Did you know that a daily intake of zinc is necessary for immune support because the body has no specialized zinc storage system? This essential mineral is found in some foods and supplements but is not made by the body.

Zinc plays many roles in cellular metabolism and is needed for the activity of about 100 enzymes. It is necessary for immune function, protein synthesis, wound healing, DNA synthesis and cell division. Zinc also supports normal growth and development during pregnancy, childhood, and adolescence and is required for the senses of taste and smell.

Recommended Dietary Allowances (RDAs) for Zinc

Age Male Female Pregnancy Lactation
0–6 months 2 mg* 2 mg*    
7–12 months 3 mg 3 mg    
1–3 years 3 mg 3 mg    
4–8 years 5 mg 5 mg    
9–13 years 8 mg 8 mg    
14–18 years 11 mg 9 mg 12 mg 13 mg
19+ years 11 mg 8 mg 11 mg 12 mg

* Adequate Intake (AI)

Food Sources of Zinc

Oysters contain more zinc per serving than any other food. However beef and poultry provide the majority of zinc in the American diet. Other good sources include beans, nuts, crab, lobster, whole grains, fortified breakfast cereals, and dairy products.

The bioavailability of zinc from plant-based foods is lower than that from animal foods, although many plant-based foods are still good sources of zinc.

One of my favorite plant-based food sources of zinc are pumpkin seeds. In the morning, I sprinkle them on top of avocado toast, or add them to overnight oats.

Food Sources Table

Food Milligrams (mg)
per serving
Percent DV*
Oysters, cooked, breaded and fried, 3 ounces 74.0 673
Beef chuck roast, braised, 3 ounces 7.0 64
Crab, Alaska king, cooked, 3 ounces 6.5 59
Beef patty, broiled, 3 ounces 5.3 48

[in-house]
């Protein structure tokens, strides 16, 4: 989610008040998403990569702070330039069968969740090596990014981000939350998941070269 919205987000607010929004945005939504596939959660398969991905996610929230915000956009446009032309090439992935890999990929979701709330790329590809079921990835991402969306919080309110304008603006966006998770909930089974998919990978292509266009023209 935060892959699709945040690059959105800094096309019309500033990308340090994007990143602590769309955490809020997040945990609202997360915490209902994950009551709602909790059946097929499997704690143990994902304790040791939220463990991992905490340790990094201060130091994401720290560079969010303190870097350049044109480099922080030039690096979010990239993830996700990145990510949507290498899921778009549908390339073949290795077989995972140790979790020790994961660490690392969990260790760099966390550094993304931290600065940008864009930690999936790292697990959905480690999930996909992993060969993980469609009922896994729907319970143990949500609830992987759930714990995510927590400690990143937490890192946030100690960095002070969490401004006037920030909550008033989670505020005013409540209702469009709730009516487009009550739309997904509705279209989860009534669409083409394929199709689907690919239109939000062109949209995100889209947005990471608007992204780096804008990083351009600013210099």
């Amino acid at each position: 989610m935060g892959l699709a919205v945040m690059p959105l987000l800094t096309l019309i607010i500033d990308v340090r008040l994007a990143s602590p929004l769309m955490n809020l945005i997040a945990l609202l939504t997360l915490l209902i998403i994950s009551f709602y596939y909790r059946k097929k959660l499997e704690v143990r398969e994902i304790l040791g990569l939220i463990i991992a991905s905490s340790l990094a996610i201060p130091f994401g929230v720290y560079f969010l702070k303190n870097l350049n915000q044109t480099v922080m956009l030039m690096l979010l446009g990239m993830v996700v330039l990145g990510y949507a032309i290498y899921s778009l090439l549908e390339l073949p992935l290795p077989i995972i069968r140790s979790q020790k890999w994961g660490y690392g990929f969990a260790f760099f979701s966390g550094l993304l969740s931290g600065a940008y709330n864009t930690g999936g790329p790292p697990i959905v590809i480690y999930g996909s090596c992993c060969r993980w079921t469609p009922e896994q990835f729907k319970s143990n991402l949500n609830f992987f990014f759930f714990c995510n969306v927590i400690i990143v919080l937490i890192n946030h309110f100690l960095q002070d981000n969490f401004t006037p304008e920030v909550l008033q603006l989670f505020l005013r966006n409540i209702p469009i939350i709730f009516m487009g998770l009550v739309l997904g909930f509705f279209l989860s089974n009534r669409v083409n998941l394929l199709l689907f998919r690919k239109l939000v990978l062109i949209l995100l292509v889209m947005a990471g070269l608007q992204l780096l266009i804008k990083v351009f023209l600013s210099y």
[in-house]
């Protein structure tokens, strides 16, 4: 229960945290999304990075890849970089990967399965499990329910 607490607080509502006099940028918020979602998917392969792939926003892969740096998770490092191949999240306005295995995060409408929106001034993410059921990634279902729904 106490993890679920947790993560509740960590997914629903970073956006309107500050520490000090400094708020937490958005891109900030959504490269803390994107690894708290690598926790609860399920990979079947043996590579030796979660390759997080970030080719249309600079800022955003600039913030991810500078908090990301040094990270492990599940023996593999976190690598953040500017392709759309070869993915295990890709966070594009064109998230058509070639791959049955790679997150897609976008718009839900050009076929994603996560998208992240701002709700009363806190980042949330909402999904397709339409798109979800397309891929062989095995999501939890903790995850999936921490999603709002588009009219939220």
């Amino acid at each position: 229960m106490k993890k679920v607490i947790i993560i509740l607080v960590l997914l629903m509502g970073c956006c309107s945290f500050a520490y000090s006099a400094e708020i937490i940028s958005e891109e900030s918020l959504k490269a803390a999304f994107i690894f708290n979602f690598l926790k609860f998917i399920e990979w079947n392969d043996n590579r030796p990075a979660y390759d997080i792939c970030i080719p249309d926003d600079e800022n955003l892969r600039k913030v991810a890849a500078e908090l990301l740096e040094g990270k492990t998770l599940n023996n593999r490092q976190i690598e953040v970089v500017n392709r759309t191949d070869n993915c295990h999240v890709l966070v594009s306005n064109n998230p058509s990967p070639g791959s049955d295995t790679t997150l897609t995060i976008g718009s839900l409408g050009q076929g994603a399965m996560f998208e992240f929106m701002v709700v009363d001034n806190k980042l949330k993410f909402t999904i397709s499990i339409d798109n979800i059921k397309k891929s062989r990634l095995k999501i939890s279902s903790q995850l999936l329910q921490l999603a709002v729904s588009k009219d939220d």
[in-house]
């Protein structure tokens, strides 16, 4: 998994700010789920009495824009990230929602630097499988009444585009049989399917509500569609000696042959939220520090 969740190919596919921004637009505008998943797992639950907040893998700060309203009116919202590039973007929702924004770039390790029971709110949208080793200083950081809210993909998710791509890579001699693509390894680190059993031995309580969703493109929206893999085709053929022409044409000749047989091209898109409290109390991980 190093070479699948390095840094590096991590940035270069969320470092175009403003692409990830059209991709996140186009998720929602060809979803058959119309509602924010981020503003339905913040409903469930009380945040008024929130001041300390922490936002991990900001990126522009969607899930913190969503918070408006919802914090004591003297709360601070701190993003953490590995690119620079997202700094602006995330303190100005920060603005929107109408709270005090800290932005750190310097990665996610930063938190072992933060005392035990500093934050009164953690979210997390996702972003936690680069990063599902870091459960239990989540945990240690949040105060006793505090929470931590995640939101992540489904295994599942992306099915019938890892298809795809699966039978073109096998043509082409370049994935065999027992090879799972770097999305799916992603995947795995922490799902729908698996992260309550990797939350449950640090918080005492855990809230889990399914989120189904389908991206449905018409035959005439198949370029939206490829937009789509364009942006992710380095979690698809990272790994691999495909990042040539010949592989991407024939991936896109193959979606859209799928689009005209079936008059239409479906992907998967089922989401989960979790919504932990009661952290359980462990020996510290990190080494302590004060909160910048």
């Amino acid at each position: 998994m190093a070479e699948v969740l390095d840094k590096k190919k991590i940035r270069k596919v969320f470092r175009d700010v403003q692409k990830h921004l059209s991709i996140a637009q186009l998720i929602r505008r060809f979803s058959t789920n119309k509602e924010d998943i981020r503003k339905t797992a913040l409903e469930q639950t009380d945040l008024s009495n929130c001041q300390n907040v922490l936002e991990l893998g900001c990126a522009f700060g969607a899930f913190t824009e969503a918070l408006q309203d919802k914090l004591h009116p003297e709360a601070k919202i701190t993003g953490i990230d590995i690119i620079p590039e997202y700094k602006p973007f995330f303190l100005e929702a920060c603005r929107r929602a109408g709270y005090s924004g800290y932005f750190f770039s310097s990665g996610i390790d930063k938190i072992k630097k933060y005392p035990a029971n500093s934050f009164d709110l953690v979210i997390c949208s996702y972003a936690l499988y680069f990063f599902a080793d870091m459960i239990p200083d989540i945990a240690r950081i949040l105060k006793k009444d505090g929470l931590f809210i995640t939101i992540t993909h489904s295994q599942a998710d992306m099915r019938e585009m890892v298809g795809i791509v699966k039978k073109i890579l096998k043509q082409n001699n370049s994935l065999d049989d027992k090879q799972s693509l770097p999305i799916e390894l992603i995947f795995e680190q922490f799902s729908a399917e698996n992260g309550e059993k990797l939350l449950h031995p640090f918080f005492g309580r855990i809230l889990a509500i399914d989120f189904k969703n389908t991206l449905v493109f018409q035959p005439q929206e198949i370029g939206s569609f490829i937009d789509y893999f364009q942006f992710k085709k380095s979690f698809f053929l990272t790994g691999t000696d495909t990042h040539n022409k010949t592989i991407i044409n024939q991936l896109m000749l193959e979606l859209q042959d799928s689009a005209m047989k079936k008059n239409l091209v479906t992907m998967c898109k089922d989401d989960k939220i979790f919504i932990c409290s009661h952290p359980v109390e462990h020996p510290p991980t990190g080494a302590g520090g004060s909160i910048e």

Lobster, cooked, 3 ounces 3.4 31
Pork chop, loin, cooked, 3 ounces 2.9 26
Baked beans, canned, plain or vegetarian, ½ cup 2.9 26
Breakfast cereal, fortified with 25% of the DV for zinc, 1 serving 2.8 25
Chicken, dark meat, cooked, 3 ounces 2.4 22
Pumpkin seeds, dried, 1 ounce 2.2 20
Yogurt, fruit, low fat, 8 ounces 1.7 15
Cashews, dry roasted, 1 ounce 1.6 15
Chickpeas, cooked, ½ cup 1.3 12
Cheese, Swiss, 1 ounce 1.2 11
Oatmeal, instant, plain, prepared with water, 1 packet 1.1 10
Milk, low-fat or non fat, 1 cup 1.0 9
Almonds, dry roasted, 1 ounce 0.9 8
Kidney beans, cooked, ½ cup 0.9 8
Chicken breast, roasted, skin removed, ½ breast 0.9 8
Cheese, cheddar or mozzarella, 1 ounce 0.9 8
Peas, green, frozen, cooked, ½ cup 0.5 5
Flounder or sole, cooked, 3 ounces 0.3 3

* DV = Daily Value. The U.S. Food and Drug Administration (FDA) developed DVs to help consumers compare the nutrient contents of foods and dietary supplements within the context of a total diet. The DV for zinc on the new Nutrition Facts and Supplement Facts labels and used for the values in this Table is 11 mg for adults and children aged 4 years and older. FDA required manufacturers to use these new labels starting in January 2020, but companies with annual sales of less than $10 million may continue to use the old labels that list a zinc DV of 15 mg until January 2021. FDA does not require food labels to list zinc content unless zinc has been added to the food. Foods providing 20% or more of the DV are considered to be high sources of a nutrient, but foods providing lower percentages of the DV also contribute to a healthful diet.

Do I Need a Zinc Supplement?

Keep in mind that vegans and vegetarians often have a hard time getting enough zinc in their diet. Some studies, show that older people may also have a low intake.

It’s important to speak to a registered dietitian to assess whether or not to include zinc as part of a daily supplement. Too much can cause an imbalance with other minerals in your body. So while it is essential, the right amount is important. If you are taking a multi-vitamin and mineral supplement, check to see if zinc is included and the amount.

Resource: https://ods.od.nih.gov/factsheets/%20Zinc-HealthProfessional/